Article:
Here’s something you probably don’t say to yourself very often: “I have too much time.” The thought of adding one more entry to your list of things to keep track of is probably daunting to most people in the best of circumstances. Only, sometimes that one more thing can make everything better. And sometimes it’s the only thing there is — the new way forward.
Both notions are at least a little bit true of online learning in 2020. For many, it’s the new status quo, at least for a while. And for almost anyone, online learning can make things better. You can develop your understanding of IT concepts, or acquire new knowledge and skills. You can better position yourself to excel at a current job, or become better qualified to take a different (possibly better) job.
Not only that, but online learning might just be ... better. Research suggests that online learning increases retention of information. It’s easier to hang on to what you learned from that AWS certification class. Your Cisco routing and switching training will stay with you longer, making it easier to apply that learning to a real-world scenario.
Best of all, online learning generally takes less time than traditional methods — and, as previously discussed, time is something we could all use more of. Of all the changes brought on by coronavirus craziness that could be here to stay, here’s one that might actually make things better. Who would have thought anything good would come out of this situation?
Even before COVID-19, the online learning technology sphere was already experiencing rapid growth and increasing adoption. Worldwide, investments in online training and education climbed to $18.7 billion in 2019, with the overall market value projected to reach $350 billion by 2025.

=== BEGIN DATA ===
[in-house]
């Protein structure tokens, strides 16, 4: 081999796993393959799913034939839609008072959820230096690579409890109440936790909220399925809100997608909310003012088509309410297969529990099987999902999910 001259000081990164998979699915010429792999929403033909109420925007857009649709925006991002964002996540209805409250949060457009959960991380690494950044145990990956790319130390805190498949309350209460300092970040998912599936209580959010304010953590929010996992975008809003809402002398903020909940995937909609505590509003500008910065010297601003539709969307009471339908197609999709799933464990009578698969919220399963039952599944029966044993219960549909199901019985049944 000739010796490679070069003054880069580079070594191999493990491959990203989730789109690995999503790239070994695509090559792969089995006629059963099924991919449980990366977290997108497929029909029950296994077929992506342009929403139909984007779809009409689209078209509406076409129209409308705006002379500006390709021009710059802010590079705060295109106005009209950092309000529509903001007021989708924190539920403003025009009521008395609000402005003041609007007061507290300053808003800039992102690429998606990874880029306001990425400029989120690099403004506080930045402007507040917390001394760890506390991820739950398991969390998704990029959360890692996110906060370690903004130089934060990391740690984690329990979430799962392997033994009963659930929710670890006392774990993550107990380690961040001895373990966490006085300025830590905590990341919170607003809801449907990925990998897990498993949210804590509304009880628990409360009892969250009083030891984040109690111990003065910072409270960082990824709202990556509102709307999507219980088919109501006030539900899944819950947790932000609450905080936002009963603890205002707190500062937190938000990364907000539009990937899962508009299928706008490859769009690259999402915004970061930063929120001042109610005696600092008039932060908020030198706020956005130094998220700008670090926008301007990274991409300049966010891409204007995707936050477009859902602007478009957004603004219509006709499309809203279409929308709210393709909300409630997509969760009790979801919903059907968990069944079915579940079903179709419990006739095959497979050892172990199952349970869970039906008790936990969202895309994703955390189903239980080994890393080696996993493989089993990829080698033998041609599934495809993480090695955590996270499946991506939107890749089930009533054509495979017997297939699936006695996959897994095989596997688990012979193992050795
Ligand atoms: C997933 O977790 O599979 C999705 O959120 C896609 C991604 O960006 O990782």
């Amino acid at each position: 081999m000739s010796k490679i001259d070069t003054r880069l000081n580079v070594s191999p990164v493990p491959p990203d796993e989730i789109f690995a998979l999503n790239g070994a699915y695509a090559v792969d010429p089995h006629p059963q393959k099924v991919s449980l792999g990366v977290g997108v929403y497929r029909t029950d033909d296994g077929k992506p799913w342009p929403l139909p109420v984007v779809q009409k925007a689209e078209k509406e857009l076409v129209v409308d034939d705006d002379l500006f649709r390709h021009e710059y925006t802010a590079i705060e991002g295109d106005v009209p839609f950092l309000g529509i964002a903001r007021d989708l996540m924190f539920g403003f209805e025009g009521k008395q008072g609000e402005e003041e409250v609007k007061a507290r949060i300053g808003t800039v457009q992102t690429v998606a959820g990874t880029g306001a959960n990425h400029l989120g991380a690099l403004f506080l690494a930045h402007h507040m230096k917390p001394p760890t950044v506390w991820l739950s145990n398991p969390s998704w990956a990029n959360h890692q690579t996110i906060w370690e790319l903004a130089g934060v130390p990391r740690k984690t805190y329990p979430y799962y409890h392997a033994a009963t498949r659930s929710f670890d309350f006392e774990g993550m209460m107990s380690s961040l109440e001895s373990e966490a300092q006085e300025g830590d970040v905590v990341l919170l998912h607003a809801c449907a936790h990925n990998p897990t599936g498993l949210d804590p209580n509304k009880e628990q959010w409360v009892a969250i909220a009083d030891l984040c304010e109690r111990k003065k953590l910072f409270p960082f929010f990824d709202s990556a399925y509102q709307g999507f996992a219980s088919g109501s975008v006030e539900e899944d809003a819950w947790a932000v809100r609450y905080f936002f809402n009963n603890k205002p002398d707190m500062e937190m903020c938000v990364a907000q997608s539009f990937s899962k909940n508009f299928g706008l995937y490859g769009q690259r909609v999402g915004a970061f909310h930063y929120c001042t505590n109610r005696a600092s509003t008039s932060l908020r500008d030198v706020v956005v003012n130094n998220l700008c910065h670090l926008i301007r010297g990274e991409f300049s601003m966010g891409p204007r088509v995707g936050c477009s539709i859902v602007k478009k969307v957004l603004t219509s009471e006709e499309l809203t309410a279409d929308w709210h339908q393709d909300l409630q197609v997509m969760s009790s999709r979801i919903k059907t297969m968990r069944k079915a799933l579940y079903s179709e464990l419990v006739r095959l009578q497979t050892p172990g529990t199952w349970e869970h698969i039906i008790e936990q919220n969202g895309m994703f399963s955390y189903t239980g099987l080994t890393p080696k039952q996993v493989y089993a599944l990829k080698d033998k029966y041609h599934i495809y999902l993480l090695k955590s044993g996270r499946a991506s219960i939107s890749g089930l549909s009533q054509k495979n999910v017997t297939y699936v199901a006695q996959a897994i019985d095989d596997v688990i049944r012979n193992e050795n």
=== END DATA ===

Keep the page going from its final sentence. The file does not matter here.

Whether it is online certifications, virtual tutoring, video conferencing tools, or online learning software, there has been a significant surge in usage since COVID-19. With the ultimate end-state of the pandemic being unknown, it looks like 2020 will be a boom year for online education and training providers. The market is red hot right now and looks to do nothing but grow in the near future.
Online learning is good for you
Obviously, bandwidth matters. For those who do have access to the right technology, however, there is evidence that learning online can be more effective than traditional learning in a number of ways. Some research shows that, on average, students retain 25-to60 percent more material when learning online, compared to just 8-to-10 percent in a traditional classroom.
This bodes well for online instructors, and also for being able to sell what you yourself have learned, which we will touch on later. The increased retention is thought to be mostly due to students’ ability to learn faster online: E-learning requires 40to-60 percent less time than traditional classroom learning because students can work at their own pace. An online learner has the freedom to go back and read through — or watch or listen through — difficult concepts over again.
An online learner can skip past things they already know, or accelerate through familiar concepts. You can tailor the learning experience to suit your strengths. I have one guy on my team who listens to and watches all e-learning videos at 2x speed. That’s what works for him.
Finding out what works for you is important to overall success in online learning. Every individual is different, and there is no one-size-fits-all solution. Because online learning is highly configurable and adaptable, however, you don’t have to worry about doing it the one right way. You can pick and choose and discover your own formula for success. That said, let’s discuss some broadly applicable tips for success:
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